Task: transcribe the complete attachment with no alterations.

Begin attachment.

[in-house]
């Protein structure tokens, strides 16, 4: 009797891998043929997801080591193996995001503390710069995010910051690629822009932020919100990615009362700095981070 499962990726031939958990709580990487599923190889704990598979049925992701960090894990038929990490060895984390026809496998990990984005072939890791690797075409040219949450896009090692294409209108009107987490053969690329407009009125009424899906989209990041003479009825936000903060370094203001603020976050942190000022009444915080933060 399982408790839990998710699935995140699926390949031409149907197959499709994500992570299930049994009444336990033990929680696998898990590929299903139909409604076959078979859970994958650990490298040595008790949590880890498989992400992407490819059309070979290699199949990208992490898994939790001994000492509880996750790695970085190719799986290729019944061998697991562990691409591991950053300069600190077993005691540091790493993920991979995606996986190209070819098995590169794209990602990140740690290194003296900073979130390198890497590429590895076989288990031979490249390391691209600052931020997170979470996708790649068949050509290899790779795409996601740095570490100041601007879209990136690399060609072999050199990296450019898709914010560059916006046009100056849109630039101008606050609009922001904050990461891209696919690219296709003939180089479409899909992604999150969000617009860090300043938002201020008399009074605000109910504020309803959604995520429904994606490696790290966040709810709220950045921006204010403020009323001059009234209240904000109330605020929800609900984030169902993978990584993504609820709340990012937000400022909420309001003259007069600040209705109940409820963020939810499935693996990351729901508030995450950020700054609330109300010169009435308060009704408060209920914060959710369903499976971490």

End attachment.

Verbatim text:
[in-house]
């Protein structure tokens, strides 16, 4: 009797891998043929997801080591193996995001503390710069995010910051690629822009932020919100990615009362700095981070 499962990726031939958990709580990487599923190889704990598979049925992701960090894990038929990490060895984390026809496998990990984005072939890791690797075409040219949450896009090692294409209108009107987490053969690329407009009125009424899906989209990041003479009825936000903060370094203001603020976050942190000022009444915080933060 399982408790839990998710699935995140699926390949031409149907197959499709994500992570299930049994009444336990033990929680696998898990590929299903139909409604076959078979859970994958650990490298040595008790949590880890498989992400992407490819059309070979290699199949990208992490898994939790001994000492509880996750790695970085190719799986290729019944061998697991562990691409591991950053300069600190077993005691540091790493993920991979995606996986190209070819098995590169794209990602990140740690290194003296900073979130390198890497590429590895076989288990031979490249390391691209600052931020997170979470996708790649068949050509290899790779795409996601740095570490100041601007879209990136690399060609072999050199990296450019898709914010560059916006046009100056849109630039101008606050609009922001904050990461891209696919690219296709003939180089479409899909992604999150969000617009860090300043938002201020008399009074605000109910504020309803959604995520429904994606490696790290966040709810709220950045921006204010403020009323001059009234209240904000109330605020929800609900984030169902993978990584993504609820709340990012937000400022909420309001003259007069600040209705109940409820963020939810499935693996990351729901508030995450950020700054609330109300010169009435308060009704408060209920914060959710369903499976971490």